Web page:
Tuesday, June 14, 2011

Fairness Doctrine to be Removed from Federal Regulations

At the age of 62, it appears that broadcasting’s no-longer-enforced Fairness Doctrine is about to be taken off the books.

The policy required radio and TV stations to air both sides of controversial issues. It made sense in broadcasting’s infancy, when most communities only had one or a few stations. Even though the idea was abandoned in the 1980s, it was never removed from the list of regulations.

Democrats, including House Minority Leader Nancy Pelosi, have suggested bringing it back — an obvious ploy to force radio stations to carry liberal talk shows in proportion to conservative talk shows, knocking some of the latter off the air.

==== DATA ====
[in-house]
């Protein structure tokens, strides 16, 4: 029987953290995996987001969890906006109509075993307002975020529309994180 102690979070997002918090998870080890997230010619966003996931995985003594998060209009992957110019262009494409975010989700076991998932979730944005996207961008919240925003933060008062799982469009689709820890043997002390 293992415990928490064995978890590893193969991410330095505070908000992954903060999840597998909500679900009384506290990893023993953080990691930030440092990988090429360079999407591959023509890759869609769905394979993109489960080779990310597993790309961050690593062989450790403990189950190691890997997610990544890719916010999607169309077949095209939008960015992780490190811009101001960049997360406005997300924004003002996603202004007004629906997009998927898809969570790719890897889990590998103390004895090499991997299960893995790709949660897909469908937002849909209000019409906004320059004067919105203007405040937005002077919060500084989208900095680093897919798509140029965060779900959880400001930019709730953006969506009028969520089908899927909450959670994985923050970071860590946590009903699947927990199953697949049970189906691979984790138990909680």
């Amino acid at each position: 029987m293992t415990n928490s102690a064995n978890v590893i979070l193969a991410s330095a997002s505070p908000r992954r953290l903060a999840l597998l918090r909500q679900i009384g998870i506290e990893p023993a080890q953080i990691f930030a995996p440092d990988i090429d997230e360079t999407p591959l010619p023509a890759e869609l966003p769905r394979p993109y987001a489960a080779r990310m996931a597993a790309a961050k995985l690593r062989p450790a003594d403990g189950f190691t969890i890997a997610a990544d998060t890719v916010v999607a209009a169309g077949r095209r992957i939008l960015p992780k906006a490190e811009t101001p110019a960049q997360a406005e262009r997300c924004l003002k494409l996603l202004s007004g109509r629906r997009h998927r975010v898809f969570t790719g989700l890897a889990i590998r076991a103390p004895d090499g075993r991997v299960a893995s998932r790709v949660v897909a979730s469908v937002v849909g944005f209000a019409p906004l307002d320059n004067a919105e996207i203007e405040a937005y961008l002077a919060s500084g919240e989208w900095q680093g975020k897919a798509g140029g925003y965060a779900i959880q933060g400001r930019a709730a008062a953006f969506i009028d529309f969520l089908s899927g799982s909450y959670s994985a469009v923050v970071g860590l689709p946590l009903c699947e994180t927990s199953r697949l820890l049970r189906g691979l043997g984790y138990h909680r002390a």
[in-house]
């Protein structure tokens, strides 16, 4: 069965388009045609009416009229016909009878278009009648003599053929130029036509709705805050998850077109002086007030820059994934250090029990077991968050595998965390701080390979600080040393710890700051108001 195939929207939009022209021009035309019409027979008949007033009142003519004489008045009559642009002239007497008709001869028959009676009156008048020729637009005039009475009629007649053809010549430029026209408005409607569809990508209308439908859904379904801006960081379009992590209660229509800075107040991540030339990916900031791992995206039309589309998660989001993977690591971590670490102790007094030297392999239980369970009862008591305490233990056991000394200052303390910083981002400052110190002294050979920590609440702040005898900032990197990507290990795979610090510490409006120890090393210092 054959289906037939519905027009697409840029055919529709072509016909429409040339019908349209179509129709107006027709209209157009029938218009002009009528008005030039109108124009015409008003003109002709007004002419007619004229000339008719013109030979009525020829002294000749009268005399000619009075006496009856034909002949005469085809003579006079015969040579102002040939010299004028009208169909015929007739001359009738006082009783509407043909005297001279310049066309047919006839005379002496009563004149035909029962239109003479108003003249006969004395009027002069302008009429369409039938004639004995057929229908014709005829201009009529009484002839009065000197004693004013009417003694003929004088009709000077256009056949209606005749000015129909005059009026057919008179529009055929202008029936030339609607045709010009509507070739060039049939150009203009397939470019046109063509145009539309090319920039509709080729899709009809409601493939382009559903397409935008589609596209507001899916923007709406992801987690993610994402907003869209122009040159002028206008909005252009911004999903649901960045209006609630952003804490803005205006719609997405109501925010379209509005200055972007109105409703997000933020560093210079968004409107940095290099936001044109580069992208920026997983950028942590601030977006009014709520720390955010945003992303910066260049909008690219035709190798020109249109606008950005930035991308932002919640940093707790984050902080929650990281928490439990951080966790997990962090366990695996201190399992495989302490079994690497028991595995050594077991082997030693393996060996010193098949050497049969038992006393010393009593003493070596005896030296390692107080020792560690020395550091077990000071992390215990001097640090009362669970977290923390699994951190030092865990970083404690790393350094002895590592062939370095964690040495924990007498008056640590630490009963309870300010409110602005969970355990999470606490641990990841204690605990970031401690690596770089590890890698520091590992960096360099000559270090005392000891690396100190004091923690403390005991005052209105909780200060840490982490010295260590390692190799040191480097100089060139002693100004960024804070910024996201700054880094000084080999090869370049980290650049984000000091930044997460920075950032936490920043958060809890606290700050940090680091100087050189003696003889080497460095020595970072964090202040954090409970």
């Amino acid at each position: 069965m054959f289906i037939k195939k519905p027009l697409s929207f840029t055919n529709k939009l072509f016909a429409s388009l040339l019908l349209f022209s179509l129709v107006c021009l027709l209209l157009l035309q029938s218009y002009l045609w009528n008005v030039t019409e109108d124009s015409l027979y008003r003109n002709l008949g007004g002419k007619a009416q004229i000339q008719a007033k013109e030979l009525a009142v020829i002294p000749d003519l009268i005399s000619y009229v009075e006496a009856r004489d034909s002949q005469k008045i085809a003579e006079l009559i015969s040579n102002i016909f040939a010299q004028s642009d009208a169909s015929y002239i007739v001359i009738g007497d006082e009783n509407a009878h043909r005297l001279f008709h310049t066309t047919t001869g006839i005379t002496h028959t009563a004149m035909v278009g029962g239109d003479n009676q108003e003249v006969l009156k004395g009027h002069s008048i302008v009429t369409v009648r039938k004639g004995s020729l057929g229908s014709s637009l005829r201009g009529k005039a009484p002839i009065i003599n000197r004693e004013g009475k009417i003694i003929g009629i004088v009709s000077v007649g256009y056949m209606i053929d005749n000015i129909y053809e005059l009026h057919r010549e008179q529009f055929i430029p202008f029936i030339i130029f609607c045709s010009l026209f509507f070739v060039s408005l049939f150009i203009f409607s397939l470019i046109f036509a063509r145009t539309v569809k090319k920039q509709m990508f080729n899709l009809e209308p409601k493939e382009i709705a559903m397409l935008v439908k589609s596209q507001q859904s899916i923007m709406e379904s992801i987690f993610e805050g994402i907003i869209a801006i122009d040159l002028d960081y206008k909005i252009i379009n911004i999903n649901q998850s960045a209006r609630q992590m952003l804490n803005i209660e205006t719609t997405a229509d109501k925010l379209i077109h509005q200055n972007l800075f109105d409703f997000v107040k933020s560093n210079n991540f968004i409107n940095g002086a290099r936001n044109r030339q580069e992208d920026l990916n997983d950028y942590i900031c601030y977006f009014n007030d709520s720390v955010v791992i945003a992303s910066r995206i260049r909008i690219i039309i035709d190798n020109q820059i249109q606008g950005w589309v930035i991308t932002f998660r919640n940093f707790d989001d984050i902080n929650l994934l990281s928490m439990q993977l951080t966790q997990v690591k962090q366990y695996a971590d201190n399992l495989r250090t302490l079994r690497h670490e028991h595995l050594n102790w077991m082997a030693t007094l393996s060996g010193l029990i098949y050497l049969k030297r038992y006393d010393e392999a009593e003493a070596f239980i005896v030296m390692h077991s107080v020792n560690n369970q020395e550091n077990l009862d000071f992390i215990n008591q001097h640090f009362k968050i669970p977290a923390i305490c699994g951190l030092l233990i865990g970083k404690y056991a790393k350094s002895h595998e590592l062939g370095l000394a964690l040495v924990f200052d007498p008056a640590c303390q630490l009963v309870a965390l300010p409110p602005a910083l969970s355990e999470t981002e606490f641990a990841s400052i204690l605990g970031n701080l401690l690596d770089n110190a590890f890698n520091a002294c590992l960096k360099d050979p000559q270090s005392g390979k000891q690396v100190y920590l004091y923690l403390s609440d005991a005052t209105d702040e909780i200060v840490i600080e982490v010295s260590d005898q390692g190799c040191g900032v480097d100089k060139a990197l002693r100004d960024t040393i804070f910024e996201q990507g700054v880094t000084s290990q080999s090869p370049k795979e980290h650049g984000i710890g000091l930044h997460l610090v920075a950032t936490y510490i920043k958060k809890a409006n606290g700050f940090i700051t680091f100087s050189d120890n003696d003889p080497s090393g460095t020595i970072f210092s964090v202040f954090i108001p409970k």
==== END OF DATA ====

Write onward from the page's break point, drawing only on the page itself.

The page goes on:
Now, the chairman of the Federal Communications Commission (FCC) has indicated a willingness to remove the Fairness Doctrine language from the record.

“I fully support deleting the Fairness Doctrine and related provisions from the Code of Federal Regulations, so that there can be no mistake that what has been a dead letter is truly dead,” FCC Chairman Julius Genachowski wrote to Rep. Fred. Upton, the Republican chairman of the House Committee on Energy and Commerce. “I … anticipate that the process can be completed in the near future.”

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